Gluten-Free Doesn’t Mean Healthy, Study Debunks Gluten Myths

Gluten-Free Doesn't Mean Healthy, Study Debunks Gluten Myths

A new study from Australia’s The George Institute for Global Health revealed that not only are most gluten-free foods unnecessary for most people, they aren’t all that healthy and may be more expensive.

Gluten sensitivity and the more rare celiac disease affect only a small percentage of people, yet the gluten-free market is exploding in all categories. According to the New York Times, as many as one in three people try to avoid gluten in products, but the chance of being diagnosed with celiac disease is one in 133.

Researchers, led by Dr. Jason Wu, compared a number of gluten-free products with comparable glutinous alternatives in categories including bread, pasta, crackers, cookies and candy. “There has been a tidal wave of gluten-free products coming onto the market in recent years and many people have been caught in the wash as they search for a healthier diet,” Dr. Wu said in a statement. “The foods can be significantly more expensive and are very trendy to eat, but we discovered a negligible difference when looking at their overall nutrition.”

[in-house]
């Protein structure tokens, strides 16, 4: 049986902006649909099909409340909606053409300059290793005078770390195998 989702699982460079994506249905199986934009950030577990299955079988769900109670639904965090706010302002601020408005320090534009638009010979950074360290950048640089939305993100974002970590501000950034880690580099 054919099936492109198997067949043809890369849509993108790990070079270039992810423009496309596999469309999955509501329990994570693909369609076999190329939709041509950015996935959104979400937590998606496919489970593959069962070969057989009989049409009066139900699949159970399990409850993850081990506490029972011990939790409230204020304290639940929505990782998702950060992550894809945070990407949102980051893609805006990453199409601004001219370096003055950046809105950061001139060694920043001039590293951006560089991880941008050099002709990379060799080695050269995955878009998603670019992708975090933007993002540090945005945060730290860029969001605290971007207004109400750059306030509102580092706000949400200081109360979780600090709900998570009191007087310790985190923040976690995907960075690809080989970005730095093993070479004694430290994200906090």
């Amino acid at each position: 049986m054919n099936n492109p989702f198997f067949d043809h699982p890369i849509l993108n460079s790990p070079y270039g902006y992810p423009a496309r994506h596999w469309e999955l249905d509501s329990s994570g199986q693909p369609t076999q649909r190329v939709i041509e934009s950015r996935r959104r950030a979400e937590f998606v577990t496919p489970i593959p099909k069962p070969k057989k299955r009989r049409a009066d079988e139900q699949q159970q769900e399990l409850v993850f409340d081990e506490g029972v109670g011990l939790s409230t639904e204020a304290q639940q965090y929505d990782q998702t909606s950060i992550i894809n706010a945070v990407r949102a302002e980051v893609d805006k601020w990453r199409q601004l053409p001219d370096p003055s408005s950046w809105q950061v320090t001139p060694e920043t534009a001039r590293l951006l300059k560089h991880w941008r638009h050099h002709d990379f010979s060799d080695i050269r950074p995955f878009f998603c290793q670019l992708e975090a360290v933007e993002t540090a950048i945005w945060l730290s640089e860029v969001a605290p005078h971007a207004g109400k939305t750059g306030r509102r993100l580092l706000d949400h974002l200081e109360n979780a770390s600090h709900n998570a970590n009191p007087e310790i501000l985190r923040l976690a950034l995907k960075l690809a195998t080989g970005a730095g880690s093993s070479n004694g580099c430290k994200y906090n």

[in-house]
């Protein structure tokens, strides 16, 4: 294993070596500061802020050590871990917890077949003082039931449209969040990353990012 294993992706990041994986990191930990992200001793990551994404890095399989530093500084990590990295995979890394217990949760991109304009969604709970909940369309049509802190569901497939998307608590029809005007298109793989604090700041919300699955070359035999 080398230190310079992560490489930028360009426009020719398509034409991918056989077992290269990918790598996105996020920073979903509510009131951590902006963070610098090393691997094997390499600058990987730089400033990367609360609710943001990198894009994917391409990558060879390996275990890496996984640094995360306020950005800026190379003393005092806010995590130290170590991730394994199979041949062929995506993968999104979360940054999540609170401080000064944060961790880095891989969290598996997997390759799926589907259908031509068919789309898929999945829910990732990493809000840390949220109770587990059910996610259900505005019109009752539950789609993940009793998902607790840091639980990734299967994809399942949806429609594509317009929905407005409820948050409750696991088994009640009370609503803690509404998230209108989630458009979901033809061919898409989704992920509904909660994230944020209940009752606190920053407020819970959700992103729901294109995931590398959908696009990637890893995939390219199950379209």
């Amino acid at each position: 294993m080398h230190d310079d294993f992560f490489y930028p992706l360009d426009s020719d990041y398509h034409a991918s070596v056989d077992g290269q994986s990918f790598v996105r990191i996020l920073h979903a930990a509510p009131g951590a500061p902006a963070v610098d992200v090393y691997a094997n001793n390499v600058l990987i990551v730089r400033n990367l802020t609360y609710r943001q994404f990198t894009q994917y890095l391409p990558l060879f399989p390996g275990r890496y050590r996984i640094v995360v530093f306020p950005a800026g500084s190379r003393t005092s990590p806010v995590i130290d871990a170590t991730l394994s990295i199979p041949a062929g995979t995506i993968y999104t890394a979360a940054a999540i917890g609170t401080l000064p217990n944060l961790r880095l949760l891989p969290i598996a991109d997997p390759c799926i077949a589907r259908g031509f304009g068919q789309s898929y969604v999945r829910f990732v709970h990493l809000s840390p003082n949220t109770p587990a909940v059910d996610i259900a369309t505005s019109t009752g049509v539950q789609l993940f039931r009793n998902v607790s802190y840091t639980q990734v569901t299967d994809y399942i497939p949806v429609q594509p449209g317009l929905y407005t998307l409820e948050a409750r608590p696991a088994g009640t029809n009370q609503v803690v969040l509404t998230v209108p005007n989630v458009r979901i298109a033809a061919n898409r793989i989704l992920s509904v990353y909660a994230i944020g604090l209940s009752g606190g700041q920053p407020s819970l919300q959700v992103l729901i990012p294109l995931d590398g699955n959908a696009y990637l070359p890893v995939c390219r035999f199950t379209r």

Dr. Wu also pointed to a “health halo effect,” a term that means we often opt for something we think is healthier for us, even without doing research on whether that food (or product) will offer us any real benefits.

“Many people need gluten-free food, but there is a growing group who are only trying it for its apparent healthiness,” said Dr. Wu. “However, we found on average that gluten and gluten-free foods are just as healthy, or unhealthy as each other.”

Still, a growing number of products are bearing gluten-free labels—even foods that historically never contained gluten.

“Misinterpretation by consumers, especially of junk foods, that ‘gluten-free’ means they are healthy is a real concern,” said Dr. Wu. “Whole grains along with fruit and vegetables are an important part of a healthy diet, while highly processed junk foods should be avoided.”

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